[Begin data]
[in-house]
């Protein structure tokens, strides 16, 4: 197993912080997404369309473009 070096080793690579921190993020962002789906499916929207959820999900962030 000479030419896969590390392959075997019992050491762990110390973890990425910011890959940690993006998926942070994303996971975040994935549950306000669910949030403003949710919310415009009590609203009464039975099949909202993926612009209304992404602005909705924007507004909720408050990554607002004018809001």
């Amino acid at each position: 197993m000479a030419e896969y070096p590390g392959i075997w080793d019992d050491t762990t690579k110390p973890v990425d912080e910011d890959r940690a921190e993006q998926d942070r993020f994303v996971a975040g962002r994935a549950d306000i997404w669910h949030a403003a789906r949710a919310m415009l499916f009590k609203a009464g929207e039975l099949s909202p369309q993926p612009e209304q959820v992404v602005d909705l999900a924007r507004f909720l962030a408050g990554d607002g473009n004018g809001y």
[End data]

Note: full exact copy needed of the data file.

[in-house]
């Protein structure tokens, strides 16, 4: 197993912080997404369309473009 070096080793690579921190993020962002789906499916929207959820999900962030 000479030419896969590390392959075997019992050491762990110390973890990425910011890959940690993006998926942070994303996971975040994935549950306000669910949030403003949710919310415009009590609203009464039975099949909202993926612009209304992404602005909705924007507004909720408050990554607002004018809001």
């Amino acid at each position: 197993m000479a030419e896969y070096p590390g392959i075997w080793d019992d050491t762990t690579k110390p973890v990425d912080e910011d890959r940690a921190e993006q998926d942070r993020f994303v996971a975040g962002r994935a549950d306000i997404w669910h949030a403003a789906r949710a919310m415009l499916f009590k609203a009464g929207e039975l099949s909202p369309q993926p612009e209304q959820v992404v602005d909705l999900a924007r507004f909720l962030a408050g990554d607002g473009n004018g809001y």